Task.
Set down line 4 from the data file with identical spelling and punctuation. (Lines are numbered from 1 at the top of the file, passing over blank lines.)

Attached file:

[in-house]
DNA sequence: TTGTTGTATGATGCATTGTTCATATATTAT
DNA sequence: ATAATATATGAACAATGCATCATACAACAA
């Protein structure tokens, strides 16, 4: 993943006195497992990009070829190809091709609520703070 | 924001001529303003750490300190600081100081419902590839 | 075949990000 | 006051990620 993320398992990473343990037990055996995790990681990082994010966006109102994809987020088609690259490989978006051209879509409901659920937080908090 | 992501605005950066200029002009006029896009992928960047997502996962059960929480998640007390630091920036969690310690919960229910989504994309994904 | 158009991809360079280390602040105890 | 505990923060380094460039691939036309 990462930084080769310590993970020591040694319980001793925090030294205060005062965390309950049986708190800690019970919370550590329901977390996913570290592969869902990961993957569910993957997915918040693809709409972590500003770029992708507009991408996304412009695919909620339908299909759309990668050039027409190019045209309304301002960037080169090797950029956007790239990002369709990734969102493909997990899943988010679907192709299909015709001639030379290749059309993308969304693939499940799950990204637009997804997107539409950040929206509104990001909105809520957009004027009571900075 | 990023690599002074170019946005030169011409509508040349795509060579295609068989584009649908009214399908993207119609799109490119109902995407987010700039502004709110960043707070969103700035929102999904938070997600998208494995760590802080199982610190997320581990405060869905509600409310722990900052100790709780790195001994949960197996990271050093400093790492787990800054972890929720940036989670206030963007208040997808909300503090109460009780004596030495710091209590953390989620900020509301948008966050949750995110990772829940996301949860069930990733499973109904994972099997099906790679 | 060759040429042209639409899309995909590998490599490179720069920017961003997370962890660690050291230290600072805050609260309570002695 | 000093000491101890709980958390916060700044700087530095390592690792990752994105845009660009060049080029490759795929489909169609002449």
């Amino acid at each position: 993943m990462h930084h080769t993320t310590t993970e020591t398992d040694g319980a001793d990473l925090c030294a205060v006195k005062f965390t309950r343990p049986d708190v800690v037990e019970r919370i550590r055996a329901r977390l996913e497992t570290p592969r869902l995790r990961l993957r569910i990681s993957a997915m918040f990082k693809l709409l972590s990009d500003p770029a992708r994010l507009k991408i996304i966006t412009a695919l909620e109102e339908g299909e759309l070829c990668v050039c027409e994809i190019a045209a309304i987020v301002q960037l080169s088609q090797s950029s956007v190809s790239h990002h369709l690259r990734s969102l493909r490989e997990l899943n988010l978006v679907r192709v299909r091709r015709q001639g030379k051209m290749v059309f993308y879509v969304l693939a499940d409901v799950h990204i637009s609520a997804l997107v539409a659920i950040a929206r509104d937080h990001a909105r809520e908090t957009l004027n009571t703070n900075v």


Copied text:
């Protein structure tokens, strides 16, 4: 993943006195497992990009070829190809091709609520703070 | 924001001529303003750490300190600081100081419902590839 | 075949990000 | 006051990620 993320398992990473343990037990055996995790990681990082994010966006109102994809987020088609690259490989978006051209879509409901659920937080908090 | 992501605005950066200029002009006029896009992928960047997502996962059960929480998640007390630091920036969690310690919960229910989504994309994904 | 158009991809360079280390602040105890 | 505990923060380094460039691939036309 990462930084080769310590993970020591040694319980001793925090030294205060005062965390309950049986708190800690019970919370550590329901977390996913570290592969869902990961993957569910993957997915918040693809709409972590500003770029992708507009991408996304412009695919909620339908299909759309990668050039027409190019045209309304301002960037080169090797950029956007790239990002369709990734969102493909997990899943988010679907192709299909015709001639030379290749059309993308969304693939499940799950990204637009997804997107539409950040929206509104990001909105809520957009004027009571900075 | 990023690599002074170019946005030169011409509508040349795509060579295609068989584009649908009214399908993207119609799109490119109902995407987010700039502004709110960043707070969103700035929102999904938070997600998208494995760590802080199982610190997320581990405060869905509600409310722990900052100790709780790195001994949960197996990271050093400093790492787990800054972890929720940036989670206030963007208040997808909300503090109460009780004596030495710091209590953390989620900020509301948008966050949750995110990772829940996301949860069930990733499973109904994972099997099906790679 | 060759040429042209639409899309995909590998490599490179720069920017961003997370962890660690050291230290600072805050609260309570002695 | 000093000491101890709980958390916060700044700087530095390592690792990752994105845009660009060049080029490759795929489909169609002449």